Resolution on Refo500

American Council of Christian Churches
73rd Annual Convention, October 21-23, 2014
Bible Presbyterian Church, Apollo, Pennsylvania
“Resolution on Refo500”

October 31, 2017 will be the 500th anniversary of Martin Luther’s act of nailing his 95 Theses on the door of the Castle Church in Wittenberg in what was then the Electorate of Saxony, now part of Germany. Although Luther had no conception of the significance of his action at the time, it set in motion the chain of events that became known in history as the Protestant Reformation. With this milestone anniversary approaching, people with various interests in the Reformation launched in 2010 a cooperative effort to sponsor commemorative events in the years leading to the 500th anniversary. They labeled this effort Refo500.

From its outset, Refo500 did not resemble a forthright restatement of Reformation heritage as much as it assumed the mantle of an ecumenical mishmash of people across the theological spectrum, each with a particular agenda. At the launch of the movement in mid-February 2010, one of the most notable elements of the occasion was the very public presence of Roman Catholic clergy. One of them, Dutch Bishop Gerard de Korte, addressed the gathering and erroneously affirmed the following: “In the past half century a lot has happened in ecumenism. The old walls between Roman Catholic and Protestant Christians have been increasingly demolished. Yesterday’s papists and heretics have today become brothers and sisters in the one Lord. Personally I see this development as the work of God’s Spirit.” Later, he said, “But hopefully Refo500 won’t be just for historians and theologians. A clear view on the past can help every Christian in furthering ecumenical dialogue. In the Netherlands we live in a secular culture of the majority. Confessional Christians have become a minority. This further increases the importance of the ecumenical meeting between Christians of different backgrounds. Only when we continue to overcome our mutual divisions can we give a believable witness of Christ and His gospel. We are facing the challenge to show that living in friendship with Christ makes a real difference” (

On the nominally Protestant side, the leading figure in the effort is Herman Selderhuis, a Dutchman who has displayed no compunctions about promoting cooperation with Roman Catholics in Refo500. Some have suggested a special exhibit to demonstrate how the Council of Trent served to advance the cause of the Reformation by providing a useful corrective to the excesses of the Reformation’s early years. Selderhuis has served as a magnet to attract some professing evangelicals into the movement, and though some have departed after becoming aware of the Roman Catholic involvement, not all have done so.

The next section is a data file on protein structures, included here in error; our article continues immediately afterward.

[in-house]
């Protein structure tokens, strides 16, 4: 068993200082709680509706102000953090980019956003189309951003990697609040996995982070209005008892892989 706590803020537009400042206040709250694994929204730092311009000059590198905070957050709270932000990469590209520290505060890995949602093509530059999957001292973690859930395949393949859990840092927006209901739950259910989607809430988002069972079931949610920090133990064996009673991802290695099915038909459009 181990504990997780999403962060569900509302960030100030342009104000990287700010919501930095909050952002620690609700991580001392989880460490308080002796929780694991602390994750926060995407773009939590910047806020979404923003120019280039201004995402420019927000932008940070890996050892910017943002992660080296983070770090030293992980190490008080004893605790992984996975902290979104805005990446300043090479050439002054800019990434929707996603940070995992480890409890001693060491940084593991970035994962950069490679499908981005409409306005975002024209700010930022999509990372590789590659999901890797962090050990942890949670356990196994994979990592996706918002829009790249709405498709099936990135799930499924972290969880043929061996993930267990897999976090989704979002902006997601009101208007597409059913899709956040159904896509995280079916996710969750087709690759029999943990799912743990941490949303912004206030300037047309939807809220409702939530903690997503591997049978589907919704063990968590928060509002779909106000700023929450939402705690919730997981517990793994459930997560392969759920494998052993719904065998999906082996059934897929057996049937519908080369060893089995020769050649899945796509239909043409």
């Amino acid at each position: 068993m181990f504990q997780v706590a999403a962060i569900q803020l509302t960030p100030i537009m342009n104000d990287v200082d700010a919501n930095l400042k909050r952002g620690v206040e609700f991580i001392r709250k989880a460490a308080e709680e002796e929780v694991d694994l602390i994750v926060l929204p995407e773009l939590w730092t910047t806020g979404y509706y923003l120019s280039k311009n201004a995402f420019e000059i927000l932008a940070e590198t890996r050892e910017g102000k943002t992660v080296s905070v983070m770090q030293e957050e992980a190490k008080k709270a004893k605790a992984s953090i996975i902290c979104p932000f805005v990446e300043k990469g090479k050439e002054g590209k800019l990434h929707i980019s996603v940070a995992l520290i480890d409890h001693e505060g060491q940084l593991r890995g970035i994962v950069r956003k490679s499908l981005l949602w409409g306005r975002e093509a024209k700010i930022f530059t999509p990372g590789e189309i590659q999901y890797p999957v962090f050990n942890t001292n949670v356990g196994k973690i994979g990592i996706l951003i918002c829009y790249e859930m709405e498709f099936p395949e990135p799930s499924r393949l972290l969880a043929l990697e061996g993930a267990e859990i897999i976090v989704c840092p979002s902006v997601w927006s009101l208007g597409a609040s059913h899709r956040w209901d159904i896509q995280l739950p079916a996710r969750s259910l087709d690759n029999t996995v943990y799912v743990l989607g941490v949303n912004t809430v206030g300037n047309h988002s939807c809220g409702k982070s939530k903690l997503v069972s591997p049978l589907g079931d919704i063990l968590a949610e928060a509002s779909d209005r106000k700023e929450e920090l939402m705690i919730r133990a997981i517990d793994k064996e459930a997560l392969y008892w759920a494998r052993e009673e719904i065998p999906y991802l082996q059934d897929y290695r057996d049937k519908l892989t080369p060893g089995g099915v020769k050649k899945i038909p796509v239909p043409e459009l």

The Roman Catholic apologists for Refo500 acknowledge that there are still significant differences between Roman Catholicism and Protestantism, but they tend to minimize those differences and to emphasize what they say are the areas in common, such as belief in the Bible and the doctrine of the Trinity. There is no mention of the major differences over the terms of the gospel, however. How Martin Luther would have reacted to such statements provides an interesting point of speculation. He made a complete break with Rome, and Rome made a complete break with him. Now, one has to wonder if the way is being prepared for the declaration that from being a heretic and outlaw of the Holy Roman Empire, Luther has somehow made the journey to being a saint of the Roman Catholic Church.

Such ecumenical monstrosities as Refo500 manifest the theological bankruptcy that blankets the religious world in our time. Any stand against the gross heresy of Roman Catholicism faces harsh condemnation from those who proclaim that they favor love and kindness. But to embrace a movement like Refo500, however deceitfully it appears, is to deny that for which the Reformers risked their lives. They urged a return to the doctrine of the apostles, a recovery of the gospel from the man-made traditions that have obscured it, and a reassertion of the truth that salvation is of the Lord by faith in Christ alone without works.

Therefore, the American Council of Christian Churches, at its annual convention, October 21-23, 2014, at the Bible Presbyterian Church of Apollo, PA, resolves to continue its opposition to ecumenical efforts by standing against Refo500. We hear again the call to take our stand with the Lord Jesus Christ, outside the camp of false religion, and in so doing to pay true honor to those who, at the risk of life itself, took their stand for the Savior.

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Author: American Council of Christian Churches

Since 1941 the ACCC has sought to PROVIDE information, encouragement, and assistance to Bible-believing churches, fellowships and individuals; to PRESERVE our Christian heritage through exposure of, opposition to, and separation from doctrinal impurity and compromise in current religious trends and movements; to PROTECT churches from religious and political restrictions, subtle or obvious, that would hinder their ministries for God; to PROMOTE obedience to the inerrant Word of God.